Former FBI Director James B. Comey on Wednesday acknowledged that the bureau bungled the handling of surveillance of a Trump campaign adviser, but he refused to take any personal blame and insisted that his failure was in trusting the process.
Mr. Comey said he was proud of the Russia-Trump investigation. He said it was good work overall despite “embarrassing” lapses that included an FBI lawyer’s distortion of evidence and the bureau’s withholding and/or muddying of key facts to a secret court that approved the FBI’s spying on Trump adviser Carter Page.
“It was done by the book, it was appropriate, and it was essential that it be done,” Mr. Comey said.
But during four hours of testimony to the Senate Judiciary Committee, Mr. Comey repeatedly said he wasn’t aware of much of what was going on beneath him.
He said he didn’t know the key source used to produce the largely discredited anti-Trump Steele dossier, which was an integral part of the warrant certification Mr. Comey signed. That source is now known to have been investigated as a Russian intelligence operative. Nor did Mr. Comey know what steps the FBI took to verify the dossier.
He also pleaded ignorance when pressed over Kevin Clinesmith, the former FBI lawyer who admitted last month that he altered evidence to hide the fact that the CIA was working with Mr. Page. That revelation could have undercut the FBI’s insinuation that Mr. Page was colluding with Russia.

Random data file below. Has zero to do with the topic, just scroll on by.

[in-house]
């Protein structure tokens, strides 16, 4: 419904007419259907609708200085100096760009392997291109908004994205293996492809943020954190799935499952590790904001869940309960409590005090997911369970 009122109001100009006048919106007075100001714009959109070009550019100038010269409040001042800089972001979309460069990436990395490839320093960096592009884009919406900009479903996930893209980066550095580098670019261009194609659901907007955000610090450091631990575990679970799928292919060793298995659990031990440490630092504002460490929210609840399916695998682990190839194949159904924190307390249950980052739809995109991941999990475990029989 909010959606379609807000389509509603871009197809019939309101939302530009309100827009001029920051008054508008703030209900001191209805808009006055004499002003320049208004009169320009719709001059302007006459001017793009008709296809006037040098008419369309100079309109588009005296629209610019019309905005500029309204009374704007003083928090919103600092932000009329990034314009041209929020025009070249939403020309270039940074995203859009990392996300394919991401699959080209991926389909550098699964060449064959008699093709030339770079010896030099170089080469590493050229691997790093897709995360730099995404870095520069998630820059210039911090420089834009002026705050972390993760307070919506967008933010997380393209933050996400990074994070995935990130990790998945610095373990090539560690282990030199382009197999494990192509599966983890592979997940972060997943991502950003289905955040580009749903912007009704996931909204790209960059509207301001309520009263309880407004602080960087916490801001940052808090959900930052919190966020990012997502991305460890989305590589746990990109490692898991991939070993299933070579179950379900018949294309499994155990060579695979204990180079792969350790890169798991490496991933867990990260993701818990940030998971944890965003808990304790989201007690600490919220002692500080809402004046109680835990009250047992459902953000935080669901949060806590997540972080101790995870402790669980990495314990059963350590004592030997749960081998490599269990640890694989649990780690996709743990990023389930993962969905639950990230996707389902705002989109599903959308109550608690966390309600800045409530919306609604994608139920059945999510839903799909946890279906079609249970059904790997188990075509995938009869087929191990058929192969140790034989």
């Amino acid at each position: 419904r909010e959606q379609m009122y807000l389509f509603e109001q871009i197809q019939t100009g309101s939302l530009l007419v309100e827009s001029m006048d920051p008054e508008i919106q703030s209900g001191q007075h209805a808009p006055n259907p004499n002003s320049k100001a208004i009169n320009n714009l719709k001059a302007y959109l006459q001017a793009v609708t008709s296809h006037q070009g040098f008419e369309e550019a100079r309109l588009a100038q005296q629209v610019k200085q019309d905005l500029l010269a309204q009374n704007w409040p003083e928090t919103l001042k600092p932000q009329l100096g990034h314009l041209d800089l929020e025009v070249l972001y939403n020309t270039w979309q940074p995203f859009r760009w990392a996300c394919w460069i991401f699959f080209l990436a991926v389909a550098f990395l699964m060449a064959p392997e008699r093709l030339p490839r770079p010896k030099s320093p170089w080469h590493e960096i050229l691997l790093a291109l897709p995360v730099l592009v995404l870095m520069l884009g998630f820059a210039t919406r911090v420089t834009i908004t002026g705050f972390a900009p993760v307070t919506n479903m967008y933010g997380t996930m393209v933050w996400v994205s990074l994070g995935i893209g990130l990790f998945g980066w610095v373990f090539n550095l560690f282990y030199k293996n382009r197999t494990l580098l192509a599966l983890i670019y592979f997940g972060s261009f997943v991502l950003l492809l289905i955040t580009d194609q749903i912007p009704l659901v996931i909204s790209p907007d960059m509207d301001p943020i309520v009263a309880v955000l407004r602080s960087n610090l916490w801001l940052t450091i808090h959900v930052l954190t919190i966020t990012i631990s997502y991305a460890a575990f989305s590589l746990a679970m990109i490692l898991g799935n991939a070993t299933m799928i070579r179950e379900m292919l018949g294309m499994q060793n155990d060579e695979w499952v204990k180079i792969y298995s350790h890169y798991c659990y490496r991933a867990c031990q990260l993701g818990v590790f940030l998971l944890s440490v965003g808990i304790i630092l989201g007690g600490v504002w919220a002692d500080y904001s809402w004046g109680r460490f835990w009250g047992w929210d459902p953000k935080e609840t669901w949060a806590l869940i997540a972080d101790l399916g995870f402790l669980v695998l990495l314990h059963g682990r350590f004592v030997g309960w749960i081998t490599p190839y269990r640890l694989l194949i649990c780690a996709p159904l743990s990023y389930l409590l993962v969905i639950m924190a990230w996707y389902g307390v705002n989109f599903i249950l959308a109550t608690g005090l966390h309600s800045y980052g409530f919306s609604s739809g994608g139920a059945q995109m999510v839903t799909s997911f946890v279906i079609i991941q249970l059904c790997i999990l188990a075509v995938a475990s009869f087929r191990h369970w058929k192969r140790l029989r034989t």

“I know nothing of Mr. Clinesmith,” Mr. Comey said.
Given those answers, Republicans wondered how he could defend the operation.
“With all due respect, you don’t seem to know anything about an investigation that you ran,” said Sen. Mike Lee, Utah Republican.
Added Sen. Ben Sasse, Nebraska Republican: “It was your culture. You were the leader.”
Mr. Comey also pleaded ignorance over a stunning revelation that the U.S. intelligence community asked him to investigate whether Hillary Clinton’s campaign “stirred up” a scandal linking Donald Trump to Russia in order to distract from her own political travails.
Director of National Intelligence John Ratcliffe revealed Tuesday that the intelligence community made an investigative referral in September 2016. He said the referral went directly to Mr. Comey and Peter Strzok, who at the time was the FBI’s deputy assistant director of counterintelligence.
Mr. Comey told the committee it didn’t “ring any bells” with him.
He declined to discuss the disclosure when pressed further.
“I don’t understand Mr. Ratcliffe’s letter well enough to comment,” Mr. Comey said. “It’s confusing and contains within it a statement that it’s unverified information. So I really don’t know what he’s doing.”
Committee Chairman Lindsey Graham, South Carolina Republican, was stunned.
“There was a two-tiered system here,” he said. “When it came to Trump, there were no rules, plow ahead. Ignore everything. Lie if you need to. Alter documents. When it came to Clinton, seems to be a completely different standard.”